The Audience.

The Audience.

The Queen is coming to Texas.

Helen Mirren reprises her Academy Award-winning role as Queen Elizabeth II in “The Audience,” a West End production that is being broadcast live from London’s Gielgud Theatre as part of National Theatre Live series.

For nearly three years, National Theatre Live events have been exhibited locally at the Angelika Film Center & Café in Dallas and Plano, and at the Modern Art Museum of Fort Worth. Though each live broadcast is filmed in front of a live audience in the theatre, cameras are carefully positioned throughout the auditorium to ensure that cinema audiences get the ‘best seat in the house’ view of each production. Satellites allow the productions to be broadcast live, without delay, to cinemas throughout the UK as well as many European venues. U.S. venues show the broadcasts “as live” according to their time zone, or at a later date.

David Sabel, executive producer of National Theatre Live, says the mission is to bring world-class theatre events to a wider audience.  “We have been thrilled to see the growing popularity of National Theatre Live,” said Sabel. “We aim to give audiences around the world the chance to see the very best in British theatre, both from the National and through partnerships with other great productions, captured at the very highest quality.”

Helen Mirren as Queen Elizabeth II.

Helen Mirren as Queen Elizabeth II.

Sabel says audiences have grown since the series began in 2010. At a broadcast of FELA! In January 2011, only about two dozen attended the showing at the Angelika in Dallas. But a later showing of a highly-touted production of Danny Boyle’s “Frankenstein” attracted well over 100.

This year’s performances begin on June 27 with a production of Stephen Daldry’s “The Audience,” reuniting playwright Peter Morgan and Mirren following their collaboration on the critically-acclaimed movie sensation “The Queen.”

For sixty years Elizabeth II has met each of her twelve Prime Ministers in a weekly audience at Buckingham Palace – a meeting like no other in British public life – it is private. Both parties have an unspoken agreement never to repeat what is said. Not even to their spouses. The Audiencebreaks this contract of silence – and imagines a series of pivotal meetings between the Downing Street incumbents and their Queen. From Churchill to Cameron, each Prime Minister has used these private conversations as a sounding board and a confessional – sometimes intimate, sometimes explosive.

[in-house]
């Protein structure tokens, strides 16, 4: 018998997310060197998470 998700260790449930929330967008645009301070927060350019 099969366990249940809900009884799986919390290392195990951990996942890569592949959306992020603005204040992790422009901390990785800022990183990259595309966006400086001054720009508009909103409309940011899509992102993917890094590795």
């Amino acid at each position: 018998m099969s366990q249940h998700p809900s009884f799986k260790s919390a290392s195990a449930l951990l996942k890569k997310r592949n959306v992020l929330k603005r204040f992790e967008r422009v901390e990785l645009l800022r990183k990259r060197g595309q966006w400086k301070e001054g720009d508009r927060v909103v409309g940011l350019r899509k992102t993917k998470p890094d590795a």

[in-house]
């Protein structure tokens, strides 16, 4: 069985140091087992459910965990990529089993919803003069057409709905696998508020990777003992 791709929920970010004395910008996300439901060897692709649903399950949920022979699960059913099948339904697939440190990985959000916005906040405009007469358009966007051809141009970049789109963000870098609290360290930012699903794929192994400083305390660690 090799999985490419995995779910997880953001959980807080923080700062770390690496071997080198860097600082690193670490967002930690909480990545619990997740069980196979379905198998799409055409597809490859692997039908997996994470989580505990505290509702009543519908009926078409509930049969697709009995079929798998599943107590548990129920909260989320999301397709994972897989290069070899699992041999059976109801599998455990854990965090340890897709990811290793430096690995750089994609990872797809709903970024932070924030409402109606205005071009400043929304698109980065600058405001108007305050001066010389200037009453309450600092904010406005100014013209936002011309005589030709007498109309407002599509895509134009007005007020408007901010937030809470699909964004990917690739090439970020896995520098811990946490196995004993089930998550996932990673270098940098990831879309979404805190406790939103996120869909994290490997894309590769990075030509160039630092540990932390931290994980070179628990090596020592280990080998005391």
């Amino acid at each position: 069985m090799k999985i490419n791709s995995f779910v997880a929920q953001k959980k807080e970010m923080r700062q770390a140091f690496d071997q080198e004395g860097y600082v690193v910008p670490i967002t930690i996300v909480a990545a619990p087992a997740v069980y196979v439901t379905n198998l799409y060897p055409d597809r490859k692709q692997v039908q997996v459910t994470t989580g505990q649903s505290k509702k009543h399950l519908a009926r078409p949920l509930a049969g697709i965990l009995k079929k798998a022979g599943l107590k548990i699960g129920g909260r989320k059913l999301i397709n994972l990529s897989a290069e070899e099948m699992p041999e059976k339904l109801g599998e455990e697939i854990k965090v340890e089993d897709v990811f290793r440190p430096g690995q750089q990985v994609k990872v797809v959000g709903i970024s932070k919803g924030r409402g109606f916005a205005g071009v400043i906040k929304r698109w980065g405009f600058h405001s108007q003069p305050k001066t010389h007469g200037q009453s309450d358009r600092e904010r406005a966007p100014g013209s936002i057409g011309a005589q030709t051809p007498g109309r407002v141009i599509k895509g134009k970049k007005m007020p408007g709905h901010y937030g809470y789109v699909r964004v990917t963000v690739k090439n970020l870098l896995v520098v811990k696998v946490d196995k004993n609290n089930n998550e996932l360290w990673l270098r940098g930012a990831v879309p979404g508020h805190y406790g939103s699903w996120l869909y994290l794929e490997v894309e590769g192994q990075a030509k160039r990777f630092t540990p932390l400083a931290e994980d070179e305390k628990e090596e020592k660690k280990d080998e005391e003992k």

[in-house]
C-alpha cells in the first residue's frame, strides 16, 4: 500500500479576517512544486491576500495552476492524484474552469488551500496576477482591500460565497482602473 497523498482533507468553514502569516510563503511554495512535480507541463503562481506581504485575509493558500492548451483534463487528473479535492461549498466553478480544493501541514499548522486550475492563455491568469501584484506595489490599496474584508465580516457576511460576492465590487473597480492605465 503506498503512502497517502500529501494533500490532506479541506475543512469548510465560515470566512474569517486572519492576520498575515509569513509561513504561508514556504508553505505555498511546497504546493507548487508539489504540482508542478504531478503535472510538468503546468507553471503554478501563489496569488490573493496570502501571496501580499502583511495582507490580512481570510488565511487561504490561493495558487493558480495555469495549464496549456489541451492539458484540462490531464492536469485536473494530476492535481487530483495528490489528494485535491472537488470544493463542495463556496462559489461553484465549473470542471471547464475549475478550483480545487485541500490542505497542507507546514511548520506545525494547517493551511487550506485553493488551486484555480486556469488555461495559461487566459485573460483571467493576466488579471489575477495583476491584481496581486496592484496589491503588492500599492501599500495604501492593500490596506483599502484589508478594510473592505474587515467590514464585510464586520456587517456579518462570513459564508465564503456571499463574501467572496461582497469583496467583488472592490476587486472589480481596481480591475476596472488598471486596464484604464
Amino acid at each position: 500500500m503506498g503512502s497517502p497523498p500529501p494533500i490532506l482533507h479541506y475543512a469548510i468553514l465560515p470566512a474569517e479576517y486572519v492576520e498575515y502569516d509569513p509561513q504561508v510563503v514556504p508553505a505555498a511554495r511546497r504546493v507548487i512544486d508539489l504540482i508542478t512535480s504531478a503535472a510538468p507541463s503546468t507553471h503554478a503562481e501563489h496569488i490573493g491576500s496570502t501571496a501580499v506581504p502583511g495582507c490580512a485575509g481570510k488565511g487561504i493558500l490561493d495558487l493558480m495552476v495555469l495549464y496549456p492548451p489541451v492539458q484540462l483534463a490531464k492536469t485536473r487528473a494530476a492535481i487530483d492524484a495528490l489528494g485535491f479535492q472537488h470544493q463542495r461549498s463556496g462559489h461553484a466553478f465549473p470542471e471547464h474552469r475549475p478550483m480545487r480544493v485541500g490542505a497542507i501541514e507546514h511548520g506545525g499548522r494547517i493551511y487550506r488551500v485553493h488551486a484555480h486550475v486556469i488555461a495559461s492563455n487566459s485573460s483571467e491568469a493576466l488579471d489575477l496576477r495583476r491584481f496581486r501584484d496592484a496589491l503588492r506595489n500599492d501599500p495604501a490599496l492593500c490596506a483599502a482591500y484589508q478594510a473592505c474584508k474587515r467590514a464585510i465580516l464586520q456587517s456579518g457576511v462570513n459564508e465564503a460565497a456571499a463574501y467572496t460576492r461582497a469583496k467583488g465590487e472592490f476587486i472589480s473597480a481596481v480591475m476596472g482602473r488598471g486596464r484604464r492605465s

Othello.

The National Theatre is producing a major new production of William Shakespeare’s celebrated play about the destructive power of jealousy, “Othello.” Adrian Lester takes the title role, with Rory Kinnear as the duplicitous Iago. A broadcast from the National will beam to movie theaters in North Texas.

From young mother to grandmother, these private audiences chart the arc of the second Elizabethan Age. Politicians come and go through the revolving door of electoral politics, while she remains constant, waiting to welcome her next Prime Minister.

In October, audiences can also enjoy “Othello,” William Shakespeare  celebrated play about the destructive power of jealousy. The production is directed by one of Britain’s leading stage directors, Nicholas Hytner, who guided Miss Saigon and The History Boys, and Henry V among others.

“We are seeing record sales for “The Audience” and there is tremendous buzz about upcoming shows, like the National’s current hottest ticket, “Othello” and Kenneth Branagh’s “Macbeth,” Sabel says. “We will soon be announcing some more very exciting programming and high profile shows, and the series is only going to grow more rich and varied.”

—RITA COOK


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